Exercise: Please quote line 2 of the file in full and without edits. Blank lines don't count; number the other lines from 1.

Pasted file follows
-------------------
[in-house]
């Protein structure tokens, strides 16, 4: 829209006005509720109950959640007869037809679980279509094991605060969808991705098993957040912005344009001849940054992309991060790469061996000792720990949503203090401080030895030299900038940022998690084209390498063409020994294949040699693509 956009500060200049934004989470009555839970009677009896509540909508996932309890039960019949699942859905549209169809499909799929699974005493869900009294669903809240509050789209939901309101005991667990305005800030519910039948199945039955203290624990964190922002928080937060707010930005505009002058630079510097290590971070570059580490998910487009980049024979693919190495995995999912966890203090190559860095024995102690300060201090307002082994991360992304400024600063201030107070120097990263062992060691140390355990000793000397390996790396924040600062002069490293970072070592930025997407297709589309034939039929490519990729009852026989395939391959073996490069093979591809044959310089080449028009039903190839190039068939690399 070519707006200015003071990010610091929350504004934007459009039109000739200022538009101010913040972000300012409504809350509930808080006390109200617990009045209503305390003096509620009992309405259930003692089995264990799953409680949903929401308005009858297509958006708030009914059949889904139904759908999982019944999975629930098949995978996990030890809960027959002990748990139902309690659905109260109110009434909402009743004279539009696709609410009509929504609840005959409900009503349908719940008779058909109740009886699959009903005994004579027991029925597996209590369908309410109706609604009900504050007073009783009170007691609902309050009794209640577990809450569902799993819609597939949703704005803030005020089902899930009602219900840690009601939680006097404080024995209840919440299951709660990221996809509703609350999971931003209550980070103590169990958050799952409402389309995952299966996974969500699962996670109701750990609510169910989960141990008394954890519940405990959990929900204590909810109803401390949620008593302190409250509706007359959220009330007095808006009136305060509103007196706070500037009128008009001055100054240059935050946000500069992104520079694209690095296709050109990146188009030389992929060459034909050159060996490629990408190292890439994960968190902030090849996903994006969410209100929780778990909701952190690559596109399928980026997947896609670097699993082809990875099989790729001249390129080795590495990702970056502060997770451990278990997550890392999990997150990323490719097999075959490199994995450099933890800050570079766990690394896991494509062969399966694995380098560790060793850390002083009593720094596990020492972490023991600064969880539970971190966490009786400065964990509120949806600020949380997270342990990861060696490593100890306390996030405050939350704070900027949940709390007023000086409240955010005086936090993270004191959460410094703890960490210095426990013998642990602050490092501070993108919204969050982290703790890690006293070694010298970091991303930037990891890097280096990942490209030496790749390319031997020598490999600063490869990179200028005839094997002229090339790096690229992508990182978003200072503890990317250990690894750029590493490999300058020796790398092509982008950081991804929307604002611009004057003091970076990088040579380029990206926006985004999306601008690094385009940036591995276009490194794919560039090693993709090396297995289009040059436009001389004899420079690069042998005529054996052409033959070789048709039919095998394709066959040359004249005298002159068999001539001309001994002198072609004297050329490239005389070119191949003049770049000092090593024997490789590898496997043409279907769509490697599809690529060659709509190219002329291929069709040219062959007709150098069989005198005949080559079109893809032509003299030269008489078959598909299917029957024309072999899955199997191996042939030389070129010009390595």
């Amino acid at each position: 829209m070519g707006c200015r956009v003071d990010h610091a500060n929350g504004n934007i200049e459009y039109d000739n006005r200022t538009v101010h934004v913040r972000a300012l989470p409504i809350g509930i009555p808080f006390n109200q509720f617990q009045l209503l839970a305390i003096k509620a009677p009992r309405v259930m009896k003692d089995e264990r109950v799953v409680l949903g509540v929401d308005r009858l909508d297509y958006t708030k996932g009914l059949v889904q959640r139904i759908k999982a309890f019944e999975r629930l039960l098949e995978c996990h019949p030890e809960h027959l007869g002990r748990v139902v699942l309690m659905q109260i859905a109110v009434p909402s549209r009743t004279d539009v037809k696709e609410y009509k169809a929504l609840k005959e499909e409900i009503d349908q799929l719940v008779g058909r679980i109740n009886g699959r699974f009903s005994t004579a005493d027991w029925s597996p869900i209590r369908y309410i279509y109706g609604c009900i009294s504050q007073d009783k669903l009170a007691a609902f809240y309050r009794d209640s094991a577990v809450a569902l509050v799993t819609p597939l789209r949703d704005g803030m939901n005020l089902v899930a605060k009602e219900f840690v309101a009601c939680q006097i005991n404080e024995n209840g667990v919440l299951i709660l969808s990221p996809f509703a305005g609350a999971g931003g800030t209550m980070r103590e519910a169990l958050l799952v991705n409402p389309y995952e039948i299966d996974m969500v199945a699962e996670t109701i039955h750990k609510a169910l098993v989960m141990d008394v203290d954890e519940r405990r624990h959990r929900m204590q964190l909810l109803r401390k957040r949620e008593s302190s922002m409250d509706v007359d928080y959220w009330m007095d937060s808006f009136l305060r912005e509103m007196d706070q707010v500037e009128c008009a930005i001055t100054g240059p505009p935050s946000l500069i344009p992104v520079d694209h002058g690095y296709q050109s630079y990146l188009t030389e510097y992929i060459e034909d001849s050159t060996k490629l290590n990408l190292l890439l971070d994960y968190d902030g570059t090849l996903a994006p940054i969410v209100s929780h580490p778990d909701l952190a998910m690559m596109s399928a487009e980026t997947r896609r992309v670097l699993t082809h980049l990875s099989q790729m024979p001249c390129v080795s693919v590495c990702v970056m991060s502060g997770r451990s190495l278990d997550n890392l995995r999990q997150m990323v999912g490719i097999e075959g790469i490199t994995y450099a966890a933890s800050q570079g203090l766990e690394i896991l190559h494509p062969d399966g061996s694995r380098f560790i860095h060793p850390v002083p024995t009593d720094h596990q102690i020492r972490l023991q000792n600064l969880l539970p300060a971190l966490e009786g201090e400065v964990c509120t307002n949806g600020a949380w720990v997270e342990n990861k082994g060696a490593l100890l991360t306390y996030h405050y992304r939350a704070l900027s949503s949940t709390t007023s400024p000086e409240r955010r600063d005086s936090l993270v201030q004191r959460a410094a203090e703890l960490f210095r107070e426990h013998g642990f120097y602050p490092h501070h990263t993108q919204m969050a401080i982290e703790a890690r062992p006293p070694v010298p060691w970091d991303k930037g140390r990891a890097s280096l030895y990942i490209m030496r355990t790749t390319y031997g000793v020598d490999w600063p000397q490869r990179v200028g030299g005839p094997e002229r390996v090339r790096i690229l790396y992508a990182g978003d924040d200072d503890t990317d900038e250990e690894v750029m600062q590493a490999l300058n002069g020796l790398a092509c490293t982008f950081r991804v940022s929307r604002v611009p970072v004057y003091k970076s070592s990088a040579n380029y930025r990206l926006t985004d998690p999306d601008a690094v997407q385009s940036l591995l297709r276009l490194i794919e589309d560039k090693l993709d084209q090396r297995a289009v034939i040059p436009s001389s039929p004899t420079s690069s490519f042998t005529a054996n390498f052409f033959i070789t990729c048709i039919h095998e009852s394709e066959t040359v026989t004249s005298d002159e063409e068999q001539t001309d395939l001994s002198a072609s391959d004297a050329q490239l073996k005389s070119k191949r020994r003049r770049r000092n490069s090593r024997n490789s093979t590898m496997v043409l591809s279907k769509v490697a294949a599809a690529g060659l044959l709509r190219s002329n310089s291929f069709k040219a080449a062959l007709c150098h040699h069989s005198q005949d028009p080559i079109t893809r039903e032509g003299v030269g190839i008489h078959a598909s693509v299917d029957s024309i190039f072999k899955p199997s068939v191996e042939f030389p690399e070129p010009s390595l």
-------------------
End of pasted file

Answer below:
């Protein structure tokens, strides 16, 4: 829209006005509720109950959640007869037809679980279509094991605060969808991705098993957040912005344009001849940054992309991060790469061996000792720990949503203090401080030895030299900038940022998690084209390498063409020994294949040699693509 956009500060200049934004989470009555839970009677009896509540909508996932309890039960019949699942859905549209169809499909799929699974005493869900009294669903809240509050789209939901309101005991667990305005800030519910039948199945039955203290624990964190922002928080937060707010930005505009002058630079510097290590971070570059580490998910487009980049024979693919190495995995999912966890203090190559860095024995102690300060201090307002082994991360992304400024600063201030107070120097990263062992060691140390355990000793000397390996790396924040600062002069490293970072070592930025997407297709589309034939039929490519990729009852026989395939391959073996490069093979591809044959310089080449028009039903190839190039068939690399 070519707006200015003071990010610091929350504004934007459009039109000739200022538009101010913040972000300012409504809350509930808080006390109200617990009045209503305390003096509620009992309405259930003692089995264990799953409680949903929401308005009858297509958006708030009914059949889904139904759908999982019944999975629930098949995978996990030890809960027959002990748990139902309690659905109260109110009434909402009743004279539009696709609410009509929504609840005959409900009503349908719940008779058909109740009886699959009903005994004579027991029925597996209590369908309410109706609604009900504050007073009783009170007691609902309050009794209640577990809450569902799993819609597939949703704005803030005020089902899930009602219900840690009601939680006097404080024995209840919440299951709660990221996809509703609350999971931003209550980070103590169990958050799952409402389309995952299966996974969500699962996670109701750990609510169910989960141990008394954890519940405990959990929900204590909810109803401390949620008593302190409250509706007359959220009330007095808006009136305060509103007196706070500037009128008009001055100054240059935050946000500069992104520079694209690095296709050109990146188009030389992929060459034909050159060996490629990408190292890439994960968190902030090849996903994006969410209100929780778990909701952190690559596109399928980026997947896609670097699993082809990875099989790729001249390129080795590495990702970056502060997770451990278990997550890392999990997150990323490719097999075959490199994995450099933890800050570079766990690394896991494509062969399966694995380098560790060793850390002083009593720094596990020492972490023991600064969880539970971190966490009786400065964990509120949806600020949380997270342990990861060696490593100890306390996030405050939350704070900027949940709390007023000086409240955010005086936090993270004191959460410094703890960490210095426990013998642990602050490092501070993108919204969050982290703790890690006293070694010298970091991303930037990891890097280096990942490209030496790749390319031997020598490999600063490869990179200028005839094997002229090339790096690229992508990182978003200072503890990317250990690894750029590493490999300058020796790398092509982008950081991804929307604002611009004057003091970076990088040579380029990206926006985004999306601008690094385009940036591995276009490194794919560039090693993709090396297995289009040059436009001389004899420079690069042998005529054996052409033959070789048709039919095998394709066959040359004249005298002159068999001539001309001994002198072609004297050329490239005389070119191949003049770049000092090593024997490789590898496997043409279907769509490697599809690529060659709509190219002329291929069709040219062959007709150098069989005198005949080559079109893809032509003299030269008489078959598909299917029957024309072999899955199997191996042939030389070129010009390595």